I guess the biggest thing I took away from this reading project is that a lot of these books are hard to track down, even more so than LGBTQ+ books in general—which is pretty difficult at times, from my experience. Sometimes, I found books I wanted to read, but then found out that I couldn’t get them in Canada—at least not without buying them through Amazon. I can’t afford to buy most of the books that I read, and I don’t usually take a chance on buying a book by an author I’ve never read unless something has been personally recommended. Also, my preference is not to buy things from Amazon unless I have to. Sometimes, though, when I was trying to track down authors, Amazon wasn’t even an option to get their book! Especially when I looked for books written by trans women of colour. I went to the trouble of ordering a book by Dane Figueroa Edidi, which looked so awesome, off her website, but then discovered she doesn’t ship to Canada (or rather, anywhere outside the US). And, I only managed to read Ryka Aoki’s awesome novel He Mele a Hilo (A Hilo Song) by requesting it through inter-library loans at the Vancouver Public Library. Lots of people probably don’t even know about that option, and I bet other libraries might not be able to get it. If a book isn’t available at the public library, or even in Canada through other means, that’s a pretty limiting economic factor, one that’s especially crucial for trans women of colour readers.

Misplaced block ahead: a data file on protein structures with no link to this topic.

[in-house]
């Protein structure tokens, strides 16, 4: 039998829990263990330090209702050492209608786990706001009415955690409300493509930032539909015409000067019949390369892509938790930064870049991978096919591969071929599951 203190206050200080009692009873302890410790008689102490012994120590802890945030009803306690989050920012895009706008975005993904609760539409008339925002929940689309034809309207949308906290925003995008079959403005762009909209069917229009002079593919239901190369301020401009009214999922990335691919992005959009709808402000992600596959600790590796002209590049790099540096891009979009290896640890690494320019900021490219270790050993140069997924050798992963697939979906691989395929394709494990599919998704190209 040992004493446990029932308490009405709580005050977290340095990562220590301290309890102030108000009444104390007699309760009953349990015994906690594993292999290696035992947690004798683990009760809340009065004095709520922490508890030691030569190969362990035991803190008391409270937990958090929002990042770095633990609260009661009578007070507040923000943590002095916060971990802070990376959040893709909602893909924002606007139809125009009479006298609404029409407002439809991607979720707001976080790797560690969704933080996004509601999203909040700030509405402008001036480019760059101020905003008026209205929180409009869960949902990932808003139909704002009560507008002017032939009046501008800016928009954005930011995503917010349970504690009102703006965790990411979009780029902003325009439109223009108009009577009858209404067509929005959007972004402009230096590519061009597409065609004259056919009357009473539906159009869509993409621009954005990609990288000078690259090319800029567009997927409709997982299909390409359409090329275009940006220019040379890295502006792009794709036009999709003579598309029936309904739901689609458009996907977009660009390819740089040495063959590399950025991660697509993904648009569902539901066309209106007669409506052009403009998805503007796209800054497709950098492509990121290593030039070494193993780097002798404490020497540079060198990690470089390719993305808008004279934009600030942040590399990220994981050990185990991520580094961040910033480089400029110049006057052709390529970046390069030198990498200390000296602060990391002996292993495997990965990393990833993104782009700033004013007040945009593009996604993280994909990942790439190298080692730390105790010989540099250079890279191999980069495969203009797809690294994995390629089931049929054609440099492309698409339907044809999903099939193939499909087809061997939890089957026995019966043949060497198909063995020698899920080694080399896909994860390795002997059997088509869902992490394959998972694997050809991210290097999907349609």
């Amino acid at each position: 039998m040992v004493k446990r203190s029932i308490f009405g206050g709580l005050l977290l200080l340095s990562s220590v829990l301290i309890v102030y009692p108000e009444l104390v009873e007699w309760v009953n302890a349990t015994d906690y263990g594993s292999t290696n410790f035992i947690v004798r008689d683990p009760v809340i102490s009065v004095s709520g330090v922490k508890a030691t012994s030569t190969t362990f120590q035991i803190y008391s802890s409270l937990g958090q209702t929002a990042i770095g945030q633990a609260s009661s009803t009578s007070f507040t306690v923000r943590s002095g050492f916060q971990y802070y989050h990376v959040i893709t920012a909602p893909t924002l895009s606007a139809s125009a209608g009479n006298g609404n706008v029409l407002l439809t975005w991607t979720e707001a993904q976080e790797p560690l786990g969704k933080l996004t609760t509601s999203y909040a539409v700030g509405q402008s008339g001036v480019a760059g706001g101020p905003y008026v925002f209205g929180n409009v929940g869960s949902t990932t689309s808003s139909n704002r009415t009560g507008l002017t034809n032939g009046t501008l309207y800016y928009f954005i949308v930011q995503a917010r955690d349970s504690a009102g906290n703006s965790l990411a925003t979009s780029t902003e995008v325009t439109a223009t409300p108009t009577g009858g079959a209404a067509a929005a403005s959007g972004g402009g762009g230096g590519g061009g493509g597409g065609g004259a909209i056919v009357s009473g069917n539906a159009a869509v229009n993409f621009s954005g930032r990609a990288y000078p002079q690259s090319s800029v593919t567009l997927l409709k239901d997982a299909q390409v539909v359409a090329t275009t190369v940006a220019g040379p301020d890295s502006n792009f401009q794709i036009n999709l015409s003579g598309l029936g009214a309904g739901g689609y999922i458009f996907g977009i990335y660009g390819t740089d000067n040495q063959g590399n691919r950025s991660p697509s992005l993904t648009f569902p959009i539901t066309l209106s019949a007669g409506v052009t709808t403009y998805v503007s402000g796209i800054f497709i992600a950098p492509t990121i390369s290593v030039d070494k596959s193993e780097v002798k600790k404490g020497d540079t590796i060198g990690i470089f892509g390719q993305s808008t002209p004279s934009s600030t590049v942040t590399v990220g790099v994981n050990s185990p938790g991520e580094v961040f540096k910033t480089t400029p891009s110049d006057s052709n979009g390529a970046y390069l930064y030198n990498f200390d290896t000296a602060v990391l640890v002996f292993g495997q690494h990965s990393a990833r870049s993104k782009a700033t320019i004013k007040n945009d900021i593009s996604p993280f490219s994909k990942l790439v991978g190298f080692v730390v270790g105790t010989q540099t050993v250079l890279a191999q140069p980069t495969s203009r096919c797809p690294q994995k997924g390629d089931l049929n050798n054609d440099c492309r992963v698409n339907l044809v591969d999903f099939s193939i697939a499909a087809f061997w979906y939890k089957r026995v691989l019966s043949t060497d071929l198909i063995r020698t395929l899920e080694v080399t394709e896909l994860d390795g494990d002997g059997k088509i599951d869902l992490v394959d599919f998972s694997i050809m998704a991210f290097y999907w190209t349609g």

I noticed as the year went on that I was reading books that felt pretty different from what I was used to reading. For one, I had to read less Canadian authors than I normally do. When you added both POC and LGBTQ+ to the deciding factors, there just weren’t a lot of Canadian options (although I did read some books by old favourites of mine Dionne Brand and Shani Mootoo, both of whom fit the bill there). I also found myself reading a lot more non-fiction than I normally do. I’ve always considered myself a fiction person, but I read a ton of memoirs last year. Standouts were definitely Charles M. Blow and Daisy Hernández, who wrote amazing memoirs about growing up black and Latina—respectively—and bisexuality (among lots of other issues). Gorgeous writing in both of those books. I loved them. I wonder, though, is this a pattern where QTPOC are not encouraged to tell fictional stories, that it’s assumed the only stories they have to tell are ‘real-life’? I know this is definitely a problem with trans writers and the transition memoir format; Janet Mock’s memoir, which I read last year, definitely falls into that category. Cat Fitzpatrick explains more about that trend here (in relation to white writer Juliet Jacques’s Trans).